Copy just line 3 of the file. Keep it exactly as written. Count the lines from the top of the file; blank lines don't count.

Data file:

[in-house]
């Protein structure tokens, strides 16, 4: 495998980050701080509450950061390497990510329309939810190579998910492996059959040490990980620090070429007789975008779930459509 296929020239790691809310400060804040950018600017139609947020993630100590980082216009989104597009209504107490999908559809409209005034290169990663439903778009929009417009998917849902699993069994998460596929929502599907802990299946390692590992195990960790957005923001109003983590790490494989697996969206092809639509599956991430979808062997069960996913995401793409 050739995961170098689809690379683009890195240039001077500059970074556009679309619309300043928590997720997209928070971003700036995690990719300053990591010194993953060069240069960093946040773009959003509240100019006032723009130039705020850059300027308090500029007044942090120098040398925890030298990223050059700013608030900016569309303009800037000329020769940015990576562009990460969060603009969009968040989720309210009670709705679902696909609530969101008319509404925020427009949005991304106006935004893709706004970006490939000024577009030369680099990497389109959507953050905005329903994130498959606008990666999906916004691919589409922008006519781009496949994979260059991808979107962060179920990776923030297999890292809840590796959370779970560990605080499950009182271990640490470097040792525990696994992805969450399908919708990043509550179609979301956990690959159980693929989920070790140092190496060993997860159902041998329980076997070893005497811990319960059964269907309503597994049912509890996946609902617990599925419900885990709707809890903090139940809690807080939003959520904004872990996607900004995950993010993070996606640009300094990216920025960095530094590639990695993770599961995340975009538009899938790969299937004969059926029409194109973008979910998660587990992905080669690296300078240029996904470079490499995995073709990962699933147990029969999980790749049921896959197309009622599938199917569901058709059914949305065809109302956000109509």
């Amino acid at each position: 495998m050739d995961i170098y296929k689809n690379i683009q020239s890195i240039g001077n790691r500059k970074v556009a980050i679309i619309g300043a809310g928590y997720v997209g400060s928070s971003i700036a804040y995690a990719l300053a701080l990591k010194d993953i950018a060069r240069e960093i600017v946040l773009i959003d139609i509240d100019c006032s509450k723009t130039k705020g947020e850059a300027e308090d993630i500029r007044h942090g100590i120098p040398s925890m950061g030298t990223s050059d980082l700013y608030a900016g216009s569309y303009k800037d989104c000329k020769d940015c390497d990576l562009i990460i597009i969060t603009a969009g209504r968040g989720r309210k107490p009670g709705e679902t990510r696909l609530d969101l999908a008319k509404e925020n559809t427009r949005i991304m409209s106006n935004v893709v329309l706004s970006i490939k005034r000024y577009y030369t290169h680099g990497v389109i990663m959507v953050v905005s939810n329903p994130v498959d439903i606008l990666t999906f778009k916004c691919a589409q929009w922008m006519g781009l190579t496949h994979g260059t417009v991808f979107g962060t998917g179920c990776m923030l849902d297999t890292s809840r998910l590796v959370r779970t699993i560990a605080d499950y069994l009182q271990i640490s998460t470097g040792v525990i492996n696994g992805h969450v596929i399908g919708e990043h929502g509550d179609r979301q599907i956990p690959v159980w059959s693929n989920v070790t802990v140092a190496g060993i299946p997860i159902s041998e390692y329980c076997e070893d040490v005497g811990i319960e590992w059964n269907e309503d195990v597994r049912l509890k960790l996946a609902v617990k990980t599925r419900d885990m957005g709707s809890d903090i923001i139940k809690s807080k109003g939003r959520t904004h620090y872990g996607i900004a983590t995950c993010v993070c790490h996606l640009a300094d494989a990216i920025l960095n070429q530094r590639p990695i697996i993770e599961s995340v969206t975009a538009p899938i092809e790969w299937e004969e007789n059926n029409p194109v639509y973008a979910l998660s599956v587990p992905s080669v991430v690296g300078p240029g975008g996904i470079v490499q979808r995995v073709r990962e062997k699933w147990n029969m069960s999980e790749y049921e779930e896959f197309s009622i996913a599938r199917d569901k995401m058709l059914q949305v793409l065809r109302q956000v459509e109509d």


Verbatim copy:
């Amino acid at each position: 495998m050739d995961i170098y296929k689809n690379i683009q020239s890195i240039g001077n790691r500059k970074v556009a980050i679309i619309g300043a809310g928590y997720v997209g400060s928070s971003i700036a804040y995690a990719l300053a701080l990591k010194d993953i950018a060069r240069e960093i600017v946040l773009i959003d139609i509240d100019c006032s509450k723009t130039k705020g947020e850059a300027e308090d993630i500029r007044h942090g100590i120098p040398s925890m950061g030298t990223s050059d980082l700013y608030a900016g216009s569309y303009k800037d989104c000329k020769d940015c390497d990576l562009i990460i597009i969060t603009a969009g209504r968040g989720r309210k107490p009670g709705e679902t990510r696909l609530d969101l999908a008319k509404e925020n559809t427009r949005i991304m409209s106006n935004v893709v329309l706004s970006i490939k005034r000024y577009y030369t290169h680099g990497v389109i990663m959507v953050v905005s939810n329903p994130v498959d439903i606008l990666t999906f778009k916004c691919a589409q929009w922008m006519g781009l190579t496949h994979g260059t417009v991808f979107g962060t998917g179920c990776m923030l849902d297999t890292s809840r998910l590796v959370r779970t699993i560990a605080d499950y069994l009182q271990i640490s998460t470097g040792v525990i492996n696994g992805h969450v596929i399908g919708e990043h929502g509550d179609r979301q599907i956990p690959v159980w059959s693929n989920v070790t802990v140092a190496g060993i299946p997860i159902s041998e390692y329980c076997e070893d040490v005497g811990i319960e590992w059964n269907e309503d195990v597994r049912l509890k960790l996946a609902v617990k990980t599925r419900d885990m957005g709707s809890d903090i923001i139940k809690s807080k109003g939003r959520t904004h620090y872990g996607i900004a983590t995950c993010v993070c790490h996606l640009a300094d494989a990216i920025l960095n070429q530094r590639p990695i697996i993770e599961s995340v969206t975009a538009p899938i092809e790969w299937e004969e007789n059926n029409p194109v639509y973008a979910l998660s599956v587990p992905s080669v991430v690296g300078p240029g975008g996904i470079v490499q979808r995995v073709r990962e062997k699933w147990n029969m069960s999980e790749y049921e779930e896959f197309s009622i996913a599938r199917d569901k995401m058709l059914q949305v793409l065809r109302q956000v459509e109509d």